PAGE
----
The inhabitants of the cities and industrial areas are usually exposed to both types of air pollution at the same time. The toxic gases – an effect of industrial activity and the release of exhaust fumes – can also affect human health. That’s why the air pollution sensor usually provides information on its levels. When using air pollution maps, such as Airly.org, you can check real-time data on toxic gases, too.

Nitrogen dioxide (NO2) can irritate the respiratory system, exacerbating asthma and other respiratory problems. Sulfur dioxide (SO2) is particularly harmful to plants, leading to their damage or death. It can also affect the human respiratory system, accumulating in the lungs. The very high concentration of carbon dioxides can cause hypoxia in the circulatory system and carbohydrate disorders.

If you want to protect yourself from the influence of particulate matter and toxic gases, start by controlling the levels of air pollution. You can do it through Airly.org, where you’ll find updated data from all over the world.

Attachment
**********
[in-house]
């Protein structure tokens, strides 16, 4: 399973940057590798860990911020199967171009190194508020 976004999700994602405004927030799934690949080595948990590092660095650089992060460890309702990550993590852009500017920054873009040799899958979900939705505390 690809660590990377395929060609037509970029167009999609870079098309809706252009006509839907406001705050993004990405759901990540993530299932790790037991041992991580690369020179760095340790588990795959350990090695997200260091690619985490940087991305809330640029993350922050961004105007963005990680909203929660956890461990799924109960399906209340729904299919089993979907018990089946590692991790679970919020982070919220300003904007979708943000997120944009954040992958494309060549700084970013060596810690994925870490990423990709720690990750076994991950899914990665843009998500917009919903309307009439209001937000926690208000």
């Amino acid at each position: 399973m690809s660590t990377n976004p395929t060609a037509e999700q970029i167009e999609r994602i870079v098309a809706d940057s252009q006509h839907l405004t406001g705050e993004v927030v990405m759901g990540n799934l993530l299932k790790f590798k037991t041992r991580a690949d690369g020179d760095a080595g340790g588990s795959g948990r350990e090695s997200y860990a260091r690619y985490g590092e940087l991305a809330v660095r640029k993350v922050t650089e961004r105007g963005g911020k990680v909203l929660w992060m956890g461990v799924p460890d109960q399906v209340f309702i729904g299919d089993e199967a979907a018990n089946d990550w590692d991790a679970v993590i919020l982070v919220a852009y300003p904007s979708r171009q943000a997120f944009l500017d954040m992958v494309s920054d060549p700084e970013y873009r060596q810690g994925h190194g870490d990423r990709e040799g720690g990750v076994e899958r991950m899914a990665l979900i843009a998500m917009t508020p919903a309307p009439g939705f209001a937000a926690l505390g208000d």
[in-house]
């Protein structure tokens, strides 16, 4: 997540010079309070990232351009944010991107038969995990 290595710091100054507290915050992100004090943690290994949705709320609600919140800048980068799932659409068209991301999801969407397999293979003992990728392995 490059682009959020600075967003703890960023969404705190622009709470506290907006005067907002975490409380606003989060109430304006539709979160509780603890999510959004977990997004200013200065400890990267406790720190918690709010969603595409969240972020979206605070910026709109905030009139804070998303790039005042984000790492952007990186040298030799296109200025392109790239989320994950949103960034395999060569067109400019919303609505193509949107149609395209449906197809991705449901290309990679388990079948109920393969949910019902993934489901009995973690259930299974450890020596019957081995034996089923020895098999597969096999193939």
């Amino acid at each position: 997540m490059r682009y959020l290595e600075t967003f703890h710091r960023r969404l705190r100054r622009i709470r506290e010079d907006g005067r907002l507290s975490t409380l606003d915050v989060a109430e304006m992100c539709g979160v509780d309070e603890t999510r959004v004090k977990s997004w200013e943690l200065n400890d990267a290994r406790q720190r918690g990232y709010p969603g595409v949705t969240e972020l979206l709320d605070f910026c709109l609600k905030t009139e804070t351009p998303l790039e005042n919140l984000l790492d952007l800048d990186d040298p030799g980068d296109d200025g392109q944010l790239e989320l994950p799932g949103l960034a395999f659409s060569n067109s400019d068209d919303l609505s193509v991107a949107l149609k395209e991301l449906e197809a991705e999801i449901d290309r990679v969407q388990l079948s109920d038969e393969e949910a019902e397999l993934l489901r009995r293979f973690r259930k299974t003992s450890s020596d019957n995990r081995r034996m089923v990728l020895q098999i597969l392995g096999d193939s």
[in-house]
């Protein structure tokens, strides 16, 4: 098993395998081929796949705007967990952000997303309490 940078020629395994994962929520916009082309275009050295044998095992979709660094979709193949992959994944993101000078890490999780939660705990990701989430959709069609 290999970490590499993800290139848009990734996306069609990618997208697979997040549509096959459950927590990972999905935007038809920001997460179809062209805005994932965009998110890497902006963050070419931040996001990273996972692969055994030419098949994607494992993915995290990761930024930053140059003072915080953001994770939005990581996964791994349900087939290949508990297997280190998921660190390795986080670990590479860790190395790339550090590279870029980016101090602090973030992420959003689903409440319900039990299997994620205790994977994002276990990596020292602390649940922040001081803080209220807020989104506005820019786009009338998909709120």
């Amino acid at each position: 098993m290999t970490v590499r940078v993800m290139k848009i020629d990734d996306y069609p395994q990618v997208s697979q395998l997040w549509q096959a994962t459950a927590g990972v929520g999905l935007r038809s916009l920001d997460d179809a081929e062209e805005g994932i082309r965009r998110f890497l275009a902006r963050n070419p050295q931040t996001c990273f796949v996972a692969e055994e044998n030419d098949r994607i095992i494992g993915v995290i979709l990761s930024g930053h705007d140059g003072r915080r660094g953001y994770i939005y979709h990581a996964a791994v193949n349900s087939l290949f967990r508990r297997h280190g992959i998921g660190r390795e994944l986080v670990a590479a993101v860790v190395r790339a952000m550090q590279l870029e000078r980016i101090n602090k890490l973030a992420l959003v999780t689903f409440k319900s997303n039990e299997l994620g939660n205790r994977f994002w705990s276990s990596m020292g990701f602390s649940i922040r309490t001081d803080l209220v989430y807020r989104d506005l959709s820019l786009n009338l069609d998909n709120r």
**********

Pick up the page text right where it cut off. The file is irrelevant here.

Air pollution control equipment for particulates

Particulate control equipment is available in different classes, including gravity settlers, cyclones, electrostatic precipitators, wet (venturi) scrubbers, and baghouse (fabric) filters. We briefly introduce each of the major types of particulate control equipment and discuss their advantages and disadvantages in this section.

1. Gravity Settlers

The simplest kind of air cleaning device, gravity settlers have long been used by industry for removing solid and liquid waste materials from gaseous streams. Simply constructed, a gravity settler provides nothing more than an enlarged chamber in which to slow horizontal gas velocity, allowing particles to settle out by gravity. To their advantage, gravity settlers have low initial cost and are relatively inexpensive to operate not much can go wrong. To their disadvantage, although they are simple in design, gravity settlers need a large space for installation and have relatively low efficiency, especially for removal of small particles (< 50 pm).

2. Cyclone Collectors